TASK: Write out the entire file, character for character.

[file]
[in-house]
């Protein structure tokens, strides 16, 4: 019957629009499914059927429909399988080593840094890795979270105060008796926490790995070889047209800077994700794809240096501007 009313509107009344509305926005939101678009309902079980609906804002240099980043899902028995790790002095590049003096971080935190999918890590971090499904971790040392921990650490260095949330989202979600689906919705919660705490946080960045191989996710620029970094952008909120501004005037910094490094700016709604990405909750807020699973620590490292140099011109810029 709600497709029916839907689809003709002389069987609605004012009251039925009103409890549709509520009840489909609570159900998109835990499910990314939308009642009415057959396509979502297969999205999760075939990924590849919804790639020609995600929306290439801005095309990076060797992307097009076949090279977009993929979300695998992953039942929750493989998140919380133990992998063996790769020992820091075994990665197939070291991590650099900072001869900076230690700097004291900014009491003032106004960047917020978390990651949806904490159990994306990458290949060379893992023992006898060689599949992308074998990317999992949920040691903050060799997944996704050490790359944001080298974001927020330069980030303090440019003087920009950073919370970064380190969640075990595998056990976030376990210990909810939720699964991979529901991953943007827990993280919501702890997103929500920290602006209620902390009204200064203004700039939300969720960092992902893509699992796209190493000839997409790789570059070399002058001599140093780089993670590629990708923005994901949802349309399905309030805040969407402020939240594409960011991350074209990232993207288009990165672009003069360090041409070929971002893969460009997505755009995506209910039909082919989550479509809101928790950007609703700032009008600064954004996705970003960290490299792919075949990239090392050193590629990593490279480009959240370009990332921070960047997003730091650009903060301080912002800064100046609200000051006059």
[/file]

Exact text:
[in-house]
């Protein structure tokens, strides 16, 4: 019957629009499914059927429909399988080593840094890795979270105060008796926490790995070889047209800077994700794809240096501007 009313509107009344509305926005939101678009309902079980609906804002240099980043899902028995790790002095590049003096971080935190999918890590971090499904971790040392921990650490260095949330989202979600689906919705919660705490946080960045191989996710620029970094952008909120501004005037910094490094700016709604990405909750807020699973620590490292140099011109810029 709600497709029916839907689809003709002389069987609605004012009251039925009103409890549709509520009840489909609570159900998109835990499910990314939308009642009415057959396509979502297969999205999760075939990924590849919804790639020609995600929306290439801005095309990076060797992307097009076949090279977009993929979300695998992953039942929750493989998140919380133990992998063996790769020992820091075994990665197939070291991590650099900072001869900076230690700097004291900014009491003032106004960047917020978390990651949806904490159990994306990458290949060379893992023992006898060689599949992308074998990317999992949920040691903050060799997944996704050490790359944001080298974001927020330069980030303090440019003087920009950073919370970064380190969640075990595998056990976030376990210990909810939720699964991979529901991953943007827990993280919501702890997103929500920290602006209620902390009204200064203004700039939300969720960092992902893509699992796209190493000839997409790789570059070399002058001599140093780089993670590629990708923005994901949802349309399905309030805040969407402020939240594409960011991350074209990232993207288009990165672009003069360090041409070929971002893969460009997505755009995506209910039909082919989550479509809101928790950007609703700032009008600064954004996705970003960290490299792919075949990239090392050193590629990593490279480009959240370009990332921070960047997003730091650009903060301080912002800064100046609200000051006059």